What Is Accrued Revenue?
Accrued revenue is revenue that has been earned by providing a good or service, but for which no cash has been received. Accrued revenues are recorded as receivables on the balance sheet to reflect the amount of money that customers owe the business for the goods or services they purchased.
Accrued revenue may be contrasted with realized or recognized revenue, and compared with accrued expenses.
- Accrued revenue is used in accrual accounting where revenue is recorded at the time of sale—even if payment is not yet received.
- This follows the revenue recognition principle, which requires that revenue be recorded in the period in which it is earned.
- Accrued revenue is recorded with an adjusting journal entry that recognizes items that would otherwise not appear in the financial statements at the end of the period.
- It is commonly used in the service industry, where contracts for services may extend across many accounting periods.
Understanding Accrued Revenue
Accrued revenue is the product of accrual accounting and the revenue recognition and matching principles. The revenue recognition principle requires that revenue transactions be recorded in the same accounting period in which they are earned, rather than when the cash payment for the product or service is received. The matching principle is an accounting concept that seeks to tie revenue generated in an accounting period to the expenses incurred to generate that revenue. Under generally accepted accounting principles (GAAP), accrued revenue is recognized when the performing party satisfies a performance obligation. For example, revenue is recognized when a sales transaction is made and the customer takes possession of a good, regardless of whether the customer paid cash or credit at that time.
Accrued revenue often appears in the financial statements of businesses in the service industry, because revenue recognition would otherwise be delayed until the work or service was finished, which might last several months—in contrast to manufacturing, where invoices are issued as soon as products are shipped. Without using accrued revenue, revenues and profit would be reported in a lumpy fashion, giving a murky and not useful impression of the business’s true value.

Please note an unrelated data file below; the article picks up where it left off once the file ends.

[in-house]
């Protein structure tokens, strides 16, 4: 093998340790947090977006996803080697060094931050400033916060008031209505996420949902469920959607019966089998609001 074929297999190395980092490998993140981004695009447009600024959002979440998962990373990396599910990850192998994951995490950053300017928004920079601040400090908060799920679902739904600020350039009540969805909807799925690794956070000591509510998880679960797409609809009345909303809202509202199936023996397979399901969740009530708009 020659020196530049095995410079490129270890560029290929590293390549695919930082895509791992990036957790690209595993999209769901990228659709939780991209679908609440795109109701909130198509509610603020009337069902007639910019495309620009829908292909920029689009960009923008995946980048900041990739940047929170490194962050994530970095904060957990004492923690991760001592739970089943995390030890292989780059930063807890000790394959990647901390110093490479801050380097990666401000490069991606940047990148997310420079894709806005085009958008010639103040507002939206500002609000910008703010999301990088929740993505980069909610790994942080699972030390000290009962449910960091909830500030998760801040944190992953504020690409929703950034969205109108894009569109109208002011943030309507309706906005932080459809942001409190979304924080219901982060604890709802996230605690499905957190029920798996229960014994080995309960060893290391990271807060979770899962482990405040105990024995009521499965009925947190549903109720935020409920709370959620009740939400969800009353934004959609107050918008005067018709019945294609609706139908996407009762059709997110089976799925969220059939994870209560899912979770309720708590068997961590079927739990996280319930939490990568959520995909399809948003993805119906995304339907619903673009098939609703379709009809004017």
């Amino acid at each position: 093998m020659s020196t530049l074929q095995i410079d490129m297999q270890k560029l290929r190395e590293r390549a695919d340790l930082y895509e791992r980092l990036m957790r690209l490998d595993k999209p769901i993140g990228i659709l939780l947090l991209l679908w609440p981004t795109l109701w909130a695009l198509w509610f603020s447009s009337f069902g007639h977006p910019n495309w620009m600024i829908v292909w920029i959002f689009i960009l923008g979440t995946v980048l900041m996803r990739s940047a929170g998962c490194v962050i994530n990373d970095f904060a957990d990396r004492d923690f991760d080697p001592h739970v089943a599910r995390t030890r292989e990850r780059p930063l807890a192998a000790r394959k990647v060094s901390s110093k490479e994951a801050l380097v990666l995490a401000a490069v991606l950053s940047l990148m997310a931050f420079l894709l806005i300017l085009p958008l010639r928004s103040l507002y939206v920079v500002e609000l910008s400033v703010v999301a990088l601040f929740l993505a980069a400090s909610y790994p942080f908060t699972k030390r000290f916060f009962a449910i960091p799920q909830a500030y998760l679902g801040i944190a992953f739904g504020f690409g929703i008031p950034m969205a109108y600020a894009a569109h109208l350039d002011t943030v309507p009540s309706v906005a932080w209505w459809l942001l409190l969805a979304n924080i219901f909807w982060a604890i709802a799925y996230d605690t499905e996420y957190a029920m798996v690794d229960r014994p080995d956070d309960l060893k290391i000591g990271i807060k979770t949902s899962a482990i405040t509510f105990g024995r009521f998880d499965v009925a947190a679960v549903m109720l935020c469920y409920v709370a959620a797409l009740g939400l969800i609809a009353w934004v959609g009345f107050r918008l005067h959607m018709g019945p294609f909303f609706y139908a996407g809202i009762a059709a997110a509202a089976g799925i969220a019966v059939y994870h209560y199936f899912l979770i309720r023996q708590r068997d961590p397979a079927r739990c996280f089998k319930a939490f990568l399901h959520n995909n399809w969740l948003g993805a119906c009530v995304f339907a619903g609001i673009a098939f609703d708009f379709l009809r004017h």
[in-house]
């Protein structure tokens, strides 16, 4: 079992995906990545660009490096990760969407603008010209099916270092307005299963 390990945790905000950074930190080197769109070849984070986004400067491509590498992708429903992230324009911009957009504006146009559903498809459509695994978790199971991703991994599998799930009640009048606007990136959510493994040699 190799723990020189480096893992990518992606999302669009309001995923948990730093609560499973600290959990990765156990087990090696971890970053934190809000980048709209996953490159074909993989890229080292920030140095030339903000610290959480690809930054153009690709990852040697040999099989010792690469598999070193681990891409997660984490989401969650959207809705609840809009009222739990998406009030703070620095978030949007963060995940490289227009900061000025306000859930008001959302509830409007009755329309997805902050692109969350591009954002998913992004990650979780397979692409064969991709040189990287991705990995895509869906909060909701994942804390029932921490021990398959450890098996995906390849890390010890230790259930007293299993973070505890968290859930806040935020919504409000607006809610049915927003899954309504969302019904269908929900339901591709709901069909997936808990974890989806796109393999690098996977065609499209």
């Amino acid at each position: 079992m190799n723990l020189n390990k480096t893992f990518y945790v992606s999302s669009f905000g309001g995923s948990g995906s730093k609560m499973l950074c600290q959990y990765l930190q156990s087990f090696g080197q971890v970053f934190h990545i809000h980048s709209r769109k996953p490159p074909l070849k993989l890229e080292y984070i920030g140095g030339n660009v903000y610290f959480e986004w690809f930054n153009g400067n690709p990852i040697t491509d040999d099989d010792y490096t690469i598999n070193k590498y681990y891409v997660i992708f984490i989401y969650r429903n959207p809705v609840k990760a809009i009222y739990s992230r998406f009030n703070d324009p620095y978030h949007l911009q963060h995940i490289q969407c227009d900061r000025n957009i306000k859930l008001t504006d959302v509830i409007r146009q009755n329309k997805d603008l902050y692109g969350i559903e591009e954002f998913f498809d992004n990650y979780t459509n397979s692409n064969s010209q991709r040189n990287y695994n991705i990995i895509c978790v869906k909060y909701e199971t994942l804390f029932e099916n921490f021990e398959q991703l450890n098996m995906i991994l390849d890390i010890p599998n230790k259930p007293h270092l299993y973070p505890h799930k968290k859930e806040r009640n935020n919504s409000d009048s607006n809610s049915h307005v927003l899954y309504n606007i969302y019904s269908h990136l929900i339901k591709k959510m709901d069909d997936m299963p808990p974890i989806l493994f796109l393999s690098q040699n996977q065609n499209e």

For example, a construction company will work on one project for many months. It needs to recognize a portion of the revenue for the contract in each month as services are rendered, rather than waiting until the end of the contract to recognize the full revenue.
In 2014, the Financial Accounting Standards Board and the International Accounting Standards Board introduced a joint Accounting Standards Code Topic 606 Revenue From Contracts With Customers. This was to provide an industry-neutral revenue recognition model to increase financial statement comparability across companies and industries. Public companies had to apply the new revenue recognition rules for annual reporting periods beginning after December 15, 2016.
Recording Accrued Revenue
Accrued revenue is recorded in the financial statements by way of an adjusting journal entry. The accountant debits an asset account for accrued revenue which is reversed when the exact amount of revenue is actually collected, crediting accrued revenue. Accrued revenue covers items that would not otherwise appear in the general ledger at the end of the period. When one company records accrued revenues, the other company will record the transaction as an accrued expense, which is a liability on the balance sheet.
When accrued revenue is first recorded, the amount is recognized on the income statement through a credit to revenue. An associated accrued revenue account on the company’s balance sheet is debited by the same amount, potentially in the form of accounts receivable. When a customer makes payment, an accountant for the company would record an adjustment to the asset account for accrued revenue, only affecting the balance sheet. The accountant would make a journal entry in which the amount of cash received by the customer would be debited to the cash account on the balance sheet, and the same amount would be credited to the accrued revenue account or accounts receivable account, reducing that account.
Examples of Accrued Revenue
Accrued revenue is often recorded by companies engaged in long-term projects like construction or large engineering projects. Similar to the example of the construction company above, companies in the aerospace and defense sectors might accrue revenue as each piece of military hardware is delivered, even if they only bill the U.S. government once a year.
Landlords may book accrued revenue if they record a tenant’s rent payment at the first of the month but receive the rent at the end of the month.
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